1. Byrnes, J.E., Reynolds, P.L. and Stachowicz, J.J. (2007) "Invasions and extinctions reshape coastal marine food webs". PloS one, 2(3): e295. doi:10.1371/journal.pone.0000295 The key nutrients determining eutrophication are nitrogen in coastal waters and phosphorus in lakes. Both are found in high concentrations in guano (seabird feces), which acts as a fertilizer for the surrounding ocean or an adjacent lake. Uric acid is the dominant nitrogen compound, and during its mineralization differ...

    Pelagic webs

    The mesopelagic web 1. Mesopelagic food web 2. Impact of mesopelagic species on the global carbon budget DVM = diel vertical migration NM = non-migration Scientists are starting to explore in more detail the largely unknown twilight zone of the mesopelagic, 200 to 1,000 metres deep. This layer is responsible for removing about 4 billion tonnes of carbon dioxide from the atmosphere each year. The mesopelagic layer is inhabited by most of the marine fish biomass. 1. Mesopelagic bristlemouthsmay...

    At the ocean surface

    Ocean surface habitats sit at the interface between the atmosphere and the ocean. The biofilm-like habitat at the surface of the ocean harbours surface-dwelling microorganisms, commonly referred to as neuston. This vast air–water interface sits at the intersection of major air–water exchange processes spanning more than 70% of the global surface area . Bacteria in the surface microlayer of the ocean, called bacterioneuston, are of interest due to practical applications such as air-sea gas exc...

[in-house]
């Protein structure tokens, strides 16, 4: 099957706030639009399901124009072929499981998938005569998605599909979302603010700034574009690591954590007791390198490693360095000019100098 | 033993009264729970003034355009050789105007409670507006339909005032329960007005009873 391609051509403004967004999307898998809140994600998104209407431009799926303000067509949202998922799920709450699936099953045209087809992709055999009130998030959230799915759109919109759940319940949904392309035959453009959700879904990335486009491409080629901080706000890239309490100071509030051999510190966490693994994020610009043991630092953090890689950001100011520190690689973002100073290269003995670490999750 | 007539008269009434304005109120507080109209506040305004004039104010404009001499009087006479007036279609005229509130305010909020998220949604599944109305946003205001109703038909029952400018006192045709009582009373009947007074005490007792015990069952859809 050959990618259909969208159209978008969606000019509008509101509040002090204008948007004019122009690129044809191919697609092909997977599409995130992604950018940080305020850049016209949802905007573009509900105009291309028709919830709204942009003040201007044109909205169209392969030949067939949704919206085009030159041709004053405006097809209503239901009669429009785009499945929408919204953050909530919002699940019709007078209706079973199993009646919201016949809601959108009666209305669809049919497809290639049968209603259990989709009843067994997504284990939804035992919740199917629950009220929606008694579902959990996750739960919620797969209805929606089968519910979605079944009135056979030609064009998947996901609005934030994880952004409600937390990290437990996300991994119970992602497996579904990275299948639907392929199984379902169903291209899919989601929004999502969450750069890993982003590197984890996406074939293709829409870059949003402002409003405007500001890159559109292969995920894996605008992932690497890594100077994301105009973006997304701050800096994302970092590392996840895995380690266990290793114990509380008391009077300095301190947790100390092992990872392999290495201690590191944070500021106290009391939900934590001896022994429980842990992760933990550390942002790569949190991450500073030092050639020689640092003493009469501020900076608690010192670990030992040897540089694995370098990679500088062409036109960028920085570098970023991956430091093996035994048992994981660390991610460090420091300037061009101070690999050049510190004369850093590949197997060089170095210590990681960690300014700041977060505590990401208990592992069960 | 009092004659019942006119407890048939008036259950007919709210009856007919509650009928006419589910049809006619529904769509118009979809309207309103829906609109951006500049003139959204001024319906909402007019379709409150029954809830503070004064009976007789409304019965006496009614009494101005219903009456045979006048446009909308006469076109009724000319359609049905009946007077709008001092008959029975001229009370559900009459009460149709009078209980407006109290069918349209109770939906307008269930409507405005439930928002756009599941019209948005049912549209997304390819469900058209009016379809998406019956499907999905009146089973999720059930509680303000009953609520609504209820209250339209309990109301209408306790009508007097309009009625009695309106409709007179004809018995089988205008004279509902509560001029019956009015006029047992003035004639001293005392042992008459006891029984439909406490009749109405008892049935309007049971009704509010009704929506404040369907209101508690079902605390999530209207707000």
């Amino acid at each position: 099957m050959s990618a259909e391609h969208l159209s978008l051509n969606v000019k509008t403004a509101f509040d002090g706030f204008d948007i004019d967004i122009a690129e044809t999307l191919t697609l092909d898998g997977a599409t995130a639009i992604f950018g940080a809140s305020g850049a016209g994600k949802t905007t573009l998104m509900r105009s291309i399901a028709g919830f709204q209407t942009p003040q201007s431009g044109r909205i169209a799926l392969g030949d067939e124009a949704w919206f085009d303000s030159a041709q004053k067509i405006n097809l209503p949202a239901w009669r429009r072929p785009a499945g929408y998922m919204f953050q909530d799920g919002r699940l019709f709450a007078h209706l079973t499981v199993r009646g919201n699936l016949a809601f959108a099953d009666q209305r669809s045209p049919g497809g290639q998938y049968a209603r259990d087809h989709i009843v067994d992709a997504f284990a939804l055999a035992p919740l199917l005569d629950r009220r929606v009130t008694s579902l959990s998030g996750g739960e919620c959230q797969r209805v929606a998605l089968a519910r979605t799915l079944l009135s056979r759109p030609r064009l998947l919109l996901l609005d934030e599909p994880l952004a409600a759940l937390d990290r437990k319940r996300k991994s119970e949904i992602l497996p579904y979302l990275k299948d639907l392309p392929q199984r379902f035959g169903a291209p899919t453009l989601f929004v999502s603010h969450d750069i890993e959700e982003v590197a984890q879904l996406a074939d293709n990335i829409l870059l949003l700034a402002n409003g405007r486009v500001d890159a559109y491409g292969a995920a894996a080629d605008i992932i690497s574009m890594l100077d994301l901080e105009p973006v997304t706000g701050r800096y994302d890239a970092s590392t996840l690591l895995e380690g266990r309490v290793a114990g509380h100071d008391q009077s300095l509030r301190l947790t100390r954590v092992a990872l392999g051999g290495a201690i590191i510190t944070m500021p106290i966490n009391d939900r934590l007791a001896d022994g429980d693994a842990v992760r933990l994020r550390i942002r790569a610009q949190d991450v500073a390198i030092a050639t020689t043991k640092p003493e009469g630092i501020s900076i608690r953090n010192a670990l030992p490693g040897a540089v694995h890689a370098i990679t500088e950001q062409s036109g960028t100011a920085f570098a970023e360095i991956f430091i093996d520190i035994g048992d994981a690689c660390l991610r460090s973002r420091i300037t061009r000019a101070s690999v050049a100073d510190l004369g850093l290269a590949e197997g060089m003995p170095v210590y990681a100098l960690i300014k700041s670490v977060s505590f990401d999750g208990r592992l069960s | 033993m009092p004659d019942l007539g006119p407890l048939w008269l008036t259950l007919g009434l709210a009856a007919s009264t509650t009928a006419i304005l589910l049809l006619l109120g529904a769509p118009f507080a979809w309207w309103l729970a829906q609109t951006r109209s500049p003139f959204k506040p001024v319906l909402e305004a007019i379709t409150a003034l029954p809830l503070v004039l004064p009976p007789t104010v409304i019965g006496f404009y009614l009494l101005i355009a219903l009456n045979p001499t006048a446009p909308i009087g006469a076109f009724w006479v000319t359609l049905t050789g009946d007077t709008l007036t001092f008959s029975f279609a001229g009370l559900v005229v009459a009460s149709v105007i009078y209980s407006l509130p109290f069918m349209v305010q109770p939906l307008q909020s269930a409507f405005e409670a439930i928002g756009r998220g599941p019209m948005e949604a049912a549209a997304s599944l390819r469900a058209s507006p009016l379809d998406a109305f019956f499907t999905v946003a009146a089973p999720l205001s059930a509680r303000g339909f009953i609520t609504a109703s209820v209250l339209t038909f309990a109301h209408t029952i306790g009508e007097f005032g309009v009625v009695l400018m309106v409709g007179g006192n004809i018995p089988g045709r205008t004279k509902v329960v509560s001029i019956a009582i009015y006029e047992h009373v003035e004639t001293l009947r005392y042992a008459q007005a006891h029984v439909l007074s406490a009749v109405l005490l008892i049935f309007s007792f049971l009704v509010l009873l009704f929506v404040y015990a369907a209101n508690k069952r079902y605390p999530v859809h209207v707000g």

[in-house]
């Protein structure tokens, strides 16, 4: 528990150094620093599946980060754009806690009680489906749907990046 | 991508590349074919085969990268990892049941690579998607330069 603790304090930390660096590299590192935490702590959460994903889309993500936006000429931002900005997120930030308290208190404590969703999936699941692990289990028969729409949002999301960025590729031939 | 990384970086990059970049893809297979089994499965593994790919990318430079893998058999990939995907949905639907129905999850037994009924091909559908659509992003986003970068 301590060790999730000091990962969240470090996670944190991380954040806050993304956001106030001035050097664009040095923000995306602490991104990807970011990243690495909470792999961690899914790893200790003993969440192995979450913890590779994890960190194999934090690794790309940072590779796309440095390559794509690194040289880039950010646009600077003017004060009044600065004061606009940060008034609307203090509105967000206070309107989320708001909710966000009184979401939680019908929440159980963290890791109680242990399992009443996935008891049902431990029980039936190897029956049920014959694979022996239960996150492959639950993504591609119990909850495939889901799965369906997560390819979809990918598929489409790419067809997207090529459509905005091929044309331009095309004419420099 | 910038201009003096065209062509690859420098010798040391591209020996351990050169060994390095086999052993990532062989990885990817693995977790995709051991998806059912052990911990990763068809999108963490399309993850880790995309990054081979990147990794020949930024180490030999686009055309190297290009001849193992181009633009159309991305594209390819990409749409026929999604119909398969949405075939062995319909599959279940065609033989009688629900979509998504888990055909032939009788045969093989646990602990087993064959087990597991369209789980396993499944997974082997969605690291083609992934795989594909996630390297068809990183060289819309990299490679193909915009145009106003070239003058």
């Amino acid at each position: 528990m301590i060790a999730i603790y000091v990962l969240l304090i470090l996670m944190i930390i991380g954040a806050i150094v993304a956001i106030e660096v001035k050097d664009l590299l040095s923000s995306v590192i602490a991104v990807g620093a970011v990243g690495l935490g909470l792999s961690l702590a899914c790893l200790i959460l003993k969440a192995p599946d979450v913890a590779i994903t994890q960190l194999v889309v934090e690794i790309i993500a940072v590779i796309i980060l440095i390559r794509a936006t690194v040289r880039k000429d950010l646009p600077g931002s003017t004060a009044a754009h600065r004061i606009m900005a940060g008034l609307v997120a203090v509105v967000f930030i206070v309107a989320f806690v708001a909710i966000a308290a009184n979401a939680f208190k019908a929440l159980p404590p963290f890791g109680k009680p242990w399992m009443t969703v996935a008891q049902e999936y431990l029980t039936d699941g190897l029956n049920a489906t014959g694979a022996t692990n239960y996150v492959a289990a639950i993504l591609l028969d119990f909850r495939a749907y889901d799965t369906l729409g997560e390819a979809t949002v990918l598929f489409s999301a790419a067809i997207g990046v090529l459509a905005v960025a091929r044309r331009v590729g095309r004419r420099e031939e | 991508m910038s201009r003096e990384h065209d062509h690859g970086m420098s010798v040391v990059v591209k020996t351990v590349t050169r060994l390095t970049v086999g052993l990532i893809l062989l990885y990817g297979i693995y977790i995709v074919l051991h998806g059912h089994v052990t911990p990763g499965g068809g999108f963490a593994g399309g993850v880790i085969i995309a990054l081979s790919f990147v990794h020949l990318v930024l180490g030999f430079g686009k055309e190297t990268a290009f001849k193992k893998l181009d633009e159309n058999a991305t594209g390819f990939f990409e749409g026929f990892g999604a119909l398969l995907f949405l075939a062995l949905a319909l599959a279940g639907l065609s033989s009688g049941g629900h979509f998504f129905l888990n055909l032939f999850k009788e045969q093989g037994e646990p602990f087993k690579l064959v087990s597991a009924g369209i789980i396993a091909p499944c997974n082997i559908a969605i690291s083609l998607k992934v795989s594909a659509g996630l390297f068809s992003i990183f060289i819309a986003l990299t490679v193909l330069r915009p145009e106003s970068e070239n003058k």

Foundation species are species that have a dominant role structuring an ecological community, shaping its environment and defining its ecosystem. Such ecosystems are often named after the foundation species, such as seagrass meadows, oyster beds, coral reefs, kelp forests and mangrove forests. For example, the red mangrove is a common foundation species in mangrove forests. The mangrove’s root provides nursery grounds for young fish, such as snapper.A foundation species can occupy any trophic level in a food web but tend to be a producer. The term was coined in 1972 by Paul K. Dayton, who applied it to certain members of marine invertebrate and algaecommunities. It was clear from studies in several locations that there were a small handful of species whose activities had a disproportionate effect on the rest of the marine community and they were therefore key to the resilience of the community. Dayton’s view was that focusing on foundation species would allow for a simplified approa...